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Repeal Obamacare? Yes – One Way or Another

I am in my mid-fifties. My first memories of politics are black-and-white images of Richard Nixon and John F. Kennedy debating on national television. I am not a politician of any stripe, and like most Americans, my enthusiasm for politics and for political issues waxes and wanes – typically around national election cycles. But nationalizing health care holds a somewhat higher level of interest for me than most national policy debates in recent memory.

For more than three decades, I have been involved in American business. I started out working in retail stores like Sears and K-Mart when I was in high school, poured molten grey iron in a foundry in college, worked in a factory making paint, worked for a couple of years as a psychiatric aid in a hospital that handled kids with special needs, and from there went into management positions at companies like John Deere, McDonnell Douglas, Boeing, and Computer Sciences Corporation. So I have seen and experienced a fairly broad spectrum of business issues and the plight of American business and American employees.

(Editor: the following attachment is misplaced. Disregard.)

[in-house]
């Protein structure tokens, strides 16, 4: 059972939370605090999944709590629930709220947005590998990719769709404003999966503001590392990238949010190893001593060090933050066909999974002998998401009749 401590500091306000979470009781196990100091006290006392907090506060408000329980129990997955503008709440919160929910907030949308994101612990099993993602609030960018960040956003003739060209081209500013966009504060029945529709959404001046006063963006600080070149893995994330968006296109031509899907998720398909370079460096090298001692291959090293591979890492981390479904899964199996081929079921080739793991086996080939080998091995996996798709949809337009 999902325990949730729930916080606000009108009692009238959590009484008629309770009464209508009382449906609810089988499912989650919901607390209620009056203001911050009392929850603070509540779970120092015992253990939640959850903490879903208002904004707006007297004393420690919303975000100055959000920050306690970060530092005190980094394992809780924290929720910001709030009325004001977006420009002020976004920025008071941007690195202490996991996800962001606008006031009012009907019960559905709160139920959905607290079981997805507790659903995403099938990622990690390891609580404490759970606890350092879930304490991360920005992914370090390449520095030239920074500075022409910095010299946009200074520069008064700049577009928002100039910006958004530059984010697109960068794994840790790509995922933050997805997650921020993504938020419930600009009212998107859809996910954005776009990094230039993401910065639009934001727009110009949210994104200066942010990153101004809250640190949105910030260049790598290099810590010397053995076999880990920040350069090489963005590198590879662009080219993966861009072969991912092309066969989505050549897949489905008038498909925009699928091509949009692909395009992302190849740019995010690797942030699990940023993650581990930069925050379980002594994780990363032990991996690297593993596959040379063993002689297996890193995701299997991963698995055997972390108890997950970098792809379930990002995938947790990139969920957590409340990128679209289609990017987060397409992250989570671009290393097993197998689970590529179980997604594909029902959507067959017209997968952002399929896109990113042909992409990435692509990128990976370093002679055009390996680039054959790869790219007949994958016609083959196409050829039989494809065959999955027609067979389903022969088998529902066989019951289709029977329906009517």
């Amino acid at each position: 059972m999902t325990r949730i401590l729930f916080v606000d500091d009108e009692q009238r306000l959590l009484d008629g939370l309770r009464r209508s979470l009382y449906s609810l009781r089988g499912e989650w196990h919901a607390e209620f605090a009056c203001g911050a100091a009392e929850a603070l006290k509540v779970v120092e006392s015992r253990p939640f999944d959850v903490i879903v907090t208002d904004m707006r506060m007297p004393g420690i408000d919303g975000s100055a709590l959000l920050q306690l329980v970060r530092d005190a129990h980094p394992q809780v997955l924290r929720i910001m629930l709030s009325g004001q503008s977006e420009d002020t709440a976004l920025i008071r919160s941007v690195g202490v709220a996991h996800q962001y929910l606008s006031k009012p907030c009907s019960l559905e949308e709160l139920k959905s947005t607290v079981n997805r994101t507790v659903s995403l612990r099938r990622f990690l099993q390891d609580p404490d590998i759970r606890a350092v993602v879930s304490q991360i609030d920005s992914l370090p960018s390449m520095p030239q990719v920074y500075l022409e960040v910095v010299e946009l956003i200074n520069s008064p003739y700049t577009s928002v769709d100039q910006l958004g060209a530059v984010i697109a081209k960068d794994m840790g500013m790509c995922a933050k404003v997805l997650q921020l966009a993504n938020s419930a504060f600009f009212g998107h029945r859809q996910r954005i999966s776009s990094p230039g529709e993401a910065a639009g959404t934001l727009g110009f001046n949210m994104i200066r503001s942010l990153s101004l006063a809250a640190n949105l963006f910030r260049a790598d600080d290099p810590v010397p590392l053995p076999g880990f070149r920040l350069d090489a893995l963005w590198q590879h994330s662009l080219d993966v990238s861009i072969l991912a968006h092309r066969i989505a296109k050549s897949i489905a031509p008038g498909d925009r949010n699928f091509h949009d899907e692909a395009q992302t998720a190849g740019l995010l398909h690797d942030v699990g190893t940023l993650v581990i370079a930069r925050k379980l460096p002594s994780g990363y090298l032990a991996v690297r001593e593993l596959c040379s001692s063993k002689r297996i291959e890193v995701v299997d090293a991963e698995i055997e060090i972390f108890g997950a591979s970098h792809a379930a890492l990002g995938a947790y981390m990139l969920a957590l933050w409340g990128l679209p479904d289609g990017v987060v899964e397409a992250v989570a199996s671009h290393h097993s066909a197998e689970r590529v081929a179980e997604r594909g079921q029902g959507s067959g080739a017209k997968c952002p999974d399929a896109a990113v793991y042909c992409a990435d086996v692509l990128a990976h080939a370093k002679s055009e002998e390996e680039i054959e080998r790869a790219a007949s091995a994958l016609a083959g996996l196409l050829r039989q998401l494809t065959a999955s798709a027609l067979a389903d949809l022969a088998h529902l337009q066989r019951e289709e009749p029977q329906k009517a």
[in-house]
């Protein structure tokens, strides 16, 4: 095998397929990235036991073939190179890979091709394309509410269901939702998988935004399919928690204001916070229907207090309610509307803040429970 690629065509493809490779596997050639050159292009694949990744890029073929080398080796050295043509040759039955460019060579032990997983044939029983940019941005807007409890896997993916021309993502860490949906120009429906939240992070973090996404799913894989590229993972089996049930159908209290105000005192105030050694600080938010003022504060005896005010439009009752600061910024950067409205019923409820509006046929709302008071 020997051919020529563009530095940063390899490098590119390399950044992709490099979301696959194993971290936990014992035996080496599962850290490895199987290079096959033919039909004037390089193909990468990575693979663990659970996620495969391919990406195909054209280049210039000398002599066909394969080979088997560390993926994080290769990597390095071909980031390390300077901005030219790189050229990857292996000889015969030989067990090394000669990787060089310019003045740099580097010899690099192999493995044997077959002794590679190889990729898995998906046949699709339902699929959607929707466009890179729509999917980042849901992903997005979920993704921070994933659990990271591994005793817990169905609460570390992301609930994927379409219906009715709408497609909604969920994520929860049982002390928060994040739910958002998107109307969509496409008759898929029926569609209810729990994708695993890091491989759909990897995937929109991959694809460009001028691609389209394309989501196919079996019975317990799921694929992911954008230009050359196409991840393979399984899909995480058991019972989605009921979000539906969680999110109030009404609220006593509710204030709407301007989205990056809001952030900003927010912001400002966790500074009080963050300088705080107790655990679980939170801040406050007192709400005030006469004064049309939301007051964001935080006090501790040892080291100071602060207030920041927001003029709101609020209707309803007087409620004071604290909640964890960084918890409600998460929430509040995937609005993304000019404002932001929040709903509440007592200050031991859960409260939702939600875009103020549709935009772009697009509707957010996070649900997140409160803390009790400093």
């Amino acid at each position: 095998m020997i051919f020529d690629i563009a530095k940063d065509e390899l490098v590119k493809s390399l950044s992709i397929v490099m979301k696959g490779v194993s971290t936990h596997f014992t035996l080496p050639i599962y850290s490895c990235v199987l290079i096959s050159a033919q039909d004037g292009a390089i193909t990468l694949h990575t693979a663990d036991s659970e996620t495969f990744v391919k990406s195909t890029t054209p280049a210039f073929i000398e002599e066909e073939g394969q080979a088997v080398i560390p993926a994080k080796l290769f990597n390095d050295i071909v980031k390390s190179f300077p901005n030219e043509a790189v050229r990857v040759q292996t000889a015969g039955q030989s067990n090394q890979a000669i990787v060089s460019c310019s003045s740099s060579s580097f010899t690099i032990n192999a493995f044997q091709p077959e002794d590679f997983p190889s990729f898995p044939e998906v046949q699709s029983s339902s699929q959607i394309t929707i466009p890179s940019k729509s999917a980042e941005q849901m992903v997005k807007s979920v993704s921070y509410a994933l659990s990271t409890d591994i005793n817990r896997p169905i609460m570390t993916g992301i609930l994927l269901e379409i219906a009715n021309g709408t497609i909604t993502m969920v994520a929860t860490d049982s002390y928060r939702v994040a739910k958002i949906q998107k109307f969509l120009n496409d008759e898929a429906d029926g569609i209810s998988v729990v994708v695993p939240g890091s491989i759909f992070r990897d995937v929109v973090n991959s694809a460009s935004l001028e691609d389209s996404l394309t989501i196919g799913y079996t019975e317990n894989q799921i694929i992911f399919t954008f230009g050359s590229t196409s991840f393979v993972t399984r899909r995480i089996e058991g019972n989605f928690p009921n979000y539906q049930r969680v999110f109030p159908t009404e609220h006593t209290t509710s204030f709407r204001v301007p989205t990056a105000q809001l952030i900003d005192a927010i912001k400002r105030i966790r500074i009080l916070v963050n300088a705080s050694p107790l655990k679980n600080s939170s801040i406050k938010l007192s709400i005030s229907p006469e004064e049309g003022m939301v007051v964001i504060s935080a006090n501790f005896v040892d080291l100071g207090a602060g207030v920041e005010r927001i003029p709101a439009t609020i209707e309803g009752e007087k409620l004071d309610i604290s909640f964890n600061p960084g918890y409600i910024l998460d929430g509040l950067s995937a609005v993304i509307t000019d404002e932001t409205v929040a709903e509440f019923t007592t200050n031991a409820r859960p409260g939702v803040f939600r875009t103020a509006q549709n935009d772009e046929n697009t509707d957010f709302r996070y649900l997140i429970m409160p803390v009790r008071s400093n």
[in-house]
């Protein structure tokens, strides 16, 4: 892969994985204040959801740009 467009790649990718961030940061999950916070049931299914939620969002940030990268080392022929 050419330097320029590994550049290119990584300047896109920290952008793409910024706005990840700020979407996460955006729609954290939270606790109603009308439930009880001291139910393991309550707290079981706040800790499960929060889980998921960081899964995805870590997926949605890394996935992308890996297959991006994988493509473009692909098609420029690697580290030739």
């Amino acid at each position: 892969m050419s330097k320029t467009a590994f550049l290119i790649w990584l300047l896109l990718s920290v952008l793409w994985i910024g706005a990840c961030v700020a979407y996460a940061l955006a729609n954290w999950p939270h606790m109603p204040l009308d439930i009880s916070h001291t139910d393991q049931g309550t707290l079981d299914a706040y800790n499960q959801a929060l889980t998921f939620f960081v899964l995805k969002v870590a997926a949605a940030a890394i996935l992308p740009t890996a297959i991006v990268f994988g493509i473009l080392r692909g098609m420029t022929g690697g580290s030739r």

The broad national health care issue first really came into focus for me while I was Director of Materials Management at McDonnell Douglas back in the early 1990s. My boss, the Vice President of Production Operations, visited my staff meeting and addressed me and my staff jointly about McDonnell Douglas’ decision to discontinue providing life-long health insurance coverage for the company’s retirees. He said that this was the right time to implement such a change, because: “Hillary is going to implement nationalized health care anyway, so McDonnell Douglas can save a ton of money here without impacting our retirees.” I immediately asked: “So if Hillary is not successful, and we don’t get nationalized health care, then the Company will reinstate their plan for retirees?” My boss just looked at me and said: “Riiiiiiiiight.” We all knew what that meant, and the rest, as they say, is history. The cost of health insurance over 60 years of age is not insignificant, and it shifted from a company burden to a burden shouldered by retirees.